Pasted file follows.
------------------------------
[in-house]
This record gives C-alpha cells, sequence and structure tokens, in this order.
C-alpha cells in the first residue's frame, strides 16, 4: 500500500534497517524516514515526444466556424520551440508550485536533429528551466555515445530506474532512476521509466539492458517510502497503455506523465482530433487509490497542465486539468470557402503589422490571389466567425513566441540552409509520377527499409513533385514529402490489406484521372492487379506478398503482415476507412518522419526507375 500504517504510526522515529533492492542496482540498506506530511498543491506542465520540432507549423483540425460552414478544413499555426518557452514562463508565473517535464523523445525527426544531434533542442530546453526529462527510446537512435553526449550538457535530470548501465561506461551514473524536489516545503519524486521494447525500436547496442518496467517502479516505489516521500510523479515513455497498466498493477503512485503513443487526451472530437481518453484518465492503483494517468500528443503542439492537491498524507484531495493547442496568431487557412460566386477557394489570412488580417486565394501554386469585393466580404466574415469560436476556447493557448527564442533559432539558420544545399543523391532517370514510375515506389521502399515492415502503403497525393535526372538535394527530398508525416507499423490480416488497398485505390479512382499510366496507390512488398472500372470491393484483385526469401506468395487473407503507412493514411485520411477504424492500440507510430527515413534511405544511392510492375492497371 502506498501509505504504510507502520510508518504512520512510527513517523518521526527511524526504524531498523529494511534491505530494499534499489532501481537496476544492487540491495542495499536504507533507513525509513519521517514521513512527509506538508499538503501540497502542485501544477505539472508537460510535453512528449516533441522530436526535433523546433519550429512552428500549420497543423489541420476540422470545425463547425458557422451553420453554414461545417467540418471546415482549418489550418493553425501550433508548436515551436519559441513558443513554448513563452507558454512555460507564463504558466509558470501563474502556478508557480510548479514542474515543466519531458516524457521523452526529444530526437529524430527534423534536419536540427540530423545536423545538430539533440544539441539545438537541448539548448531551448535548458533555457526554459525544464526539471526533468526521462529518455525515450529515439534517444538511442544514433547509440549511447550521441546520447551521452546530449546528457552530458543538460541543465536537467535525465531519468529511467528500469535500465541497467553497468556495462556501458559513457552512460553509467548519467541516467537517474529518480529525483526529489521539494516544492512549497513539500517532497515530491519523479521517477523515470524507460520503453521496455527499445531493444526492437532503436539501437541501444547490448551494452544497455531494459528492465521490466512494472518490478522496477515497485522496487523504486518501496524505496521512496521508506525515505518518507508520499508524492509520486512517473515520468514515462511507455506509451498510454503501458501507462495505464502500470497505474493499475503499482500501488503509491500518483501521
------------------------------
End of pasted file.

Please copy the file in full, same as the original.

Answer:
[in-house]
This record gives C-alpha cells, sequence and structure tokens, in this order.
C-alpha cells in the first residue's frame, strides 16, 4: 500500500534497517524516514515526444466556424520551440508550485536533429528551466555515445530506474532512476521509466539492458517510502497503455506523465482530433487509490497542465486539468470557402503589422490571389466567425513566441540552409509520377527499409513533385514529402490489406484521372492487379506478398503482415476507412518522419526507375 500504517504510526522515529533492492542496482540498506506530511498543491506542465520540432507549423483540425460552414478544413499555426518557452514562463508565473517535464523523445525527426544531434533542442530546453526529462527510446537512435553526449550538457535530470548501465561506461551514473524536489516545503519524486521494447525500436547496442518496467517502479516505489516521500510523479515513455497498466498493477503512485503513443487526451472530437481518453484518465492503483494517468500528443503542439492537491498524507484531495493547442496568431487557412460566386477557394489570412488580417486565394501554386469585393466580404466574415469560436476556447493557448527564442533559432539558420544545399543523391532517370514510375515506389521502399515492415502503403497525393535526372538535394527530398508525416507499423490480416488497398485505390479512382499510366496507390512488398472500372470491393484483385526469401506468395487473407503507412493514411485520411477504424492500440507510430527515413534511405544511392510492375492497371 502506498501509505504504510507502520510508518504512520512510527513517523518521526527511524526504524531498523529494511534491505530494499534499489532501481537496476544492487540491495542495499536504507533507513525509513519521517514521513512527509506538508499538503501540497502542485501544477505539472508537460510535453512528449516533441522530436526535433523546433519550429512552428500549420497543423489541420476540422470545425463547425458557422451553420453554414461545417467540418471546415482549418489550418493553425501550433508548436515551436519559441513558443513554448513563452507558454512555460507564463504558466509558470501563474502556478508557480510548479514542474515543466519531458516524457521523452526529444530526437529524430527534423534536419536540427540530423545536423545538430539533440544539441539545438537541448539548448531551448535548458533555457526554459525544464526539471526533468526521462529518455525515450529515439534517444538511442544514433547509440549511447550521441546520447551521452546530449546528457552530458543538460541543465536537467535525465531519468529511467528500469535500465541497467553497468556495462556501458559513457552512460553509467548519467541516467537517474529518480529525483526529489521539494516544492512549497513539500517532497515530491519523479521517477523515470524507460520503453521496455527499445531493444526492437532503436539501437541501444547490448551494452544497455531494459528492465521490466512494472518490478522496477515497485522496487523504486518501496524505496521512496521508506525515505518518507508520499508524492509520486512517473515520468514515462511507455506509451498510454503501458501507462495505464502500470497505474493499475503499482500501488503509491500518483501521